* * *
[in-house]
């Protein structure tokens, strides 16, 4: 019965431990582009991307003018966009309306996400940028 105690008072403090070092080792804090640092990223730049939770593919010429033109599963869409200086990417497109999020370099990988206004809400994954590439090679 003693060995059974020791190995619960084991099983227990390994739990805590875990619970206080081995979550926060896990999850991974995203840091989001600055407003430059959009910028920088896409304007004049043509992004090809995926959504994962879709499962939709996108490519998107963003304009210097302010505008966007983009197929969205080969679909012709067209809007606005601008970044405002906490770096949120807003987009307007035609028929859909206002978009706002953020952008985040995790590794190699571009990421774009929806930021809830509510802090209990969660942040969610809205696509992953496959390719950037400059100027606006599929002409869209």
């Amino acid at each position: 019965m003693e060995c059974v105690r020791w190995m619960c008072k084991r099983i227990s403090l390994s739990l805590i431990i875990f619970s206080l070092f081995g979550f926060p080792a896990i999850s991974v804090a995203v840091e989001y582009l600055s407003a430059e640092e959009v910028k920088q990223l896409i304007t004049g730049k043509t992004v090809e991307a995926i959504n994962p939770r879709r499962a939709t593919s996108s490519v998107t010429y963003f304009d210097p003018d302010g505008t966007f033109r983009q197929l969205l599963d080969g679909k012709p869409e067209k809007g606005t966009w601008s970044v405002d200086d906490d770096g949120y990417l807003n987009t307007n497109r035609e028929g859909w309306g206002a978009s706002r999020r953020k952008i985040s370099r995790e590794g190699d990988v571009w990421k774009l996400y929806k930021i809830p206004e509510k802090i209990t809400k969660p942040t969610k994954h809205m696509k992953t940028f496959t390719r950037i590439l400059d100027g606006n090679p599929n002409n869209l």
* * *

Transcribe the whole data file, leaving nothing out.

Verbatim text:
[in-house]
């Protein structure tokens, strides 16, 4: 019965431990582009991307003018966009309306996400940028 105690008072403090070092080792804090640092990223730049939770593919010429033109599963869409200086990417497109999020370099990988206004809400994954590439090679 003693060995059974020791190995619960084991099983227990390994739990805590875990619970206080081995979550926060896990999850991974995203840091989001600055407003430059959009910028920088896409304007004049043509992004090809995926959504994962879709499962939709996108490519998107963003304009210097302010505008966007983009197929969205080969679909012709067209809007606005601008970044405002906490770096949120807003987009307007035609028929859909206002978009706002953020952008985040995790590794190699571009990421774009929806930021809830509510802090209990969660942040969610809205696509992953496959390719950037400059100027606006599929002409869209």
């Amino acid at each position: 019965m003693e060995c059974v105690r020791w190995m619960c008072k084991r099983i227990s403090l390994s739990l805590i431990i875990f619970s206080l070092f081995g979550f926060p080792a896990i999850s991974v804090a995203v840091e989001y582009l600055s407003a430059e640092e959009v910028k920088q990223l896409i304007t004049g730049k043509t992004v090809e991307a995926i959504n994962p939770r879709r499962a939709t593919s996108s490519v998107t010429y963003f304009d210097p003018d302010g505008t966007f033109r983009q197929l969205l599963d080969g679909k012709p869409e067209k809007g606005t966009w601008s970044v405002d200086d906490d770096g949120y990417l807003n987009t307007n497109r035609e028929g859909w309306g206002a978009s706002r999020r953020k952008i985040s370099r995790e590794g190699d990988v571009w990421k774009l996400y929806k930021i809830p206004e509510k802090i209990t809400k969660p942040t969610k994954h809205m696509k992953t940028f496959t390719r950037i590439l400059d100027g606006n090679p599929n002409n869209l």